Dental fear a contributing factor to poor oral health

Mary Otto

About Mary Otto

Mary Otto, a Washington, D.C.-based freelancer, is AHCJ's topic leader on oral health and the author of "Teeth: The Story of Beauty, Inequality, and the Struggle for Oral Health in America." She can be reached at mary@healthjournalism.org.

Photo: Herry Lawford via Flickr

One in 10 American adults has avoided a needed dental visit due to fear, according to federal data.

Some patients panic at the thought of lying prone in the dental chair. Others dread opening the intimate territory of the mouth for inspection and judgment. The one-way conversations, the sharp instruments, the smells and sounds of the dental office can all stir so much anxiety that people delay timely care.

As a result, their oral health suffers.

A recent workshop convened by the National Institute of Dental and Craniofacial Health, brought together researchers from the fields of dentistry, psychology and psychiatry to discuss the problem of dental fear and strategies for tackling it, Anna Maria Gillis reported in the winter issue of NIDCR News.

At the workshop, researchers highlighted a variety of approaches: psychologists have used cognitive-behavioral and virtual-reality exposure therapies to help patients face and work through their anxieties.  Pharmacological interventions also have a place in the management of dental anxiety, the experts said. But over the long-term, behavioral strategies have the advantage of equipping patients with coping skills that they can use in a variety of settings, the researchers said.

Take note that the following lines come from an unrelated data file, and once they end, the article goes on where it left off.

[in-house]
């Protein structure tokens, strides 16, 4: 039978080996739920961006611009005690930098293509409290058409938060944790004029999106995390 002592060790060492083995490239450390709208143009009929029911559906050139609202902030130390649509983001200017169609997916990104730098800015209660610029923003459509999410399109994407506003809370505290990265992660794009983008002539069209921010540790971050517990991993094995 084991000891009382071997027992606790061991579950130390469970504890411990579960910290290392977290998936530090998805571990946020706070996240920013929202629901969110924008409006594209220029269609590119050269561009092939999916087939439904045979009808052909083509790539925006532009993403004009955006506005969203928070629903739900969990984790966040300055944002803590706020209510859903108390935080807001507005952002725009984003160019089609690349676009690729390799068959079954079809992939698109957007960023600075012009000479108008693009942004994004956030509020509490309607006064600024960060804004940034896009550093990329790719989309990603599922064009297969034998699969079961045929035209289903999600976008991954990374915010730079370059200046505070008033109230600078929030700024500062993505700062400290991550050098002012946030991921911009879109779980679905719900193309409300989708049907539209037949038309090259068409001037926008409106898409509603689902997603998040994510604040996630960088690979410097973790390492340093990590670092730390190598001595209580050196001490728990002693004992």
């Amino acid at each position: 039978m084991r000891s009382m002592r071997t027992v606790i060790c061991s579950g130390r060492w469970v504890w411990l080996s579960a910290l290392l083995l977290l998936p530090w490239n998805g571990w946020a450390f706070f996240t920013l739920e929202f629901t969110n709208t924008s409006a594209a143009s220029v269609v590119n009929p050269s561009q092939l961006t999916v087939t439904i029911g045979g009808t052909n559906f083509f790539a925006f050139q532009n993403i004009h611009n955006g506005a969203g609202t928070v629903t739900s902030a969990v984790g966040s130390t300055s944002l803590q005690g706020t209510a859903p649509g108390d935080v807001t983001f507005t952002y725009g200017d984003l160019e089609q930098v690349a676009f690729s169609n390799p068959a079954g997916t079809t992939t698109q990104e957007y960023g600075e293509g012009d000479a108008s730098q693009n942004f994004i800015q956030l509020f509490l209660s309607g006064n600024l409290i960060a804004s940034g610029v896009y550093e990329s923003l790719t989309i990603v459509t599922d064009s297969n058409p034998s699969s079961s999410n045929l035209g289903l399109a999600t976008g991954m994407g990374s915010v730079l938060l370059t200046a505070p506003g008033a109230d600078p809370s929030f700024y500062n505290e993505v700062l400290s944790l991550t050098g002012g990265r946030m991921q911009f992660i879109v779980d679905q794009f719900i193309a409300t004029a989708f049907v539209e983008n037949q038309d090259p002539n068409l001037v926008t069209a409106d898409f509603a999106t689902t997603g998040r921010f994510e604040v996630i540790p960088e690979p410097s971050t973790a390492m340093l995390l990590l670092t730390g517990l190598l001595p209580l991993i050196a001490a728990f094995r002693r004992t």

“Workshop participants emphasized the need for the right intervention for the right person at the right time,” Gillis wrote.

But that goal is hampered by the lack of a commonly agreed-upon standard for assessing fear, she noted.

“A potential solution is to include assessments that specify fears on patient intake forms. Studies are being conducted to learn whether smartphones and iPads could be used to deliver pre-treatment interventions at home or in the dentist’s office, and early results are promising,” she wrote.

Challenges remain. There is the question of how best to integrate anxiety treatments into dental practices, Willis noted.  There is the quandary of how to help the patients who are too afraid even to show up.

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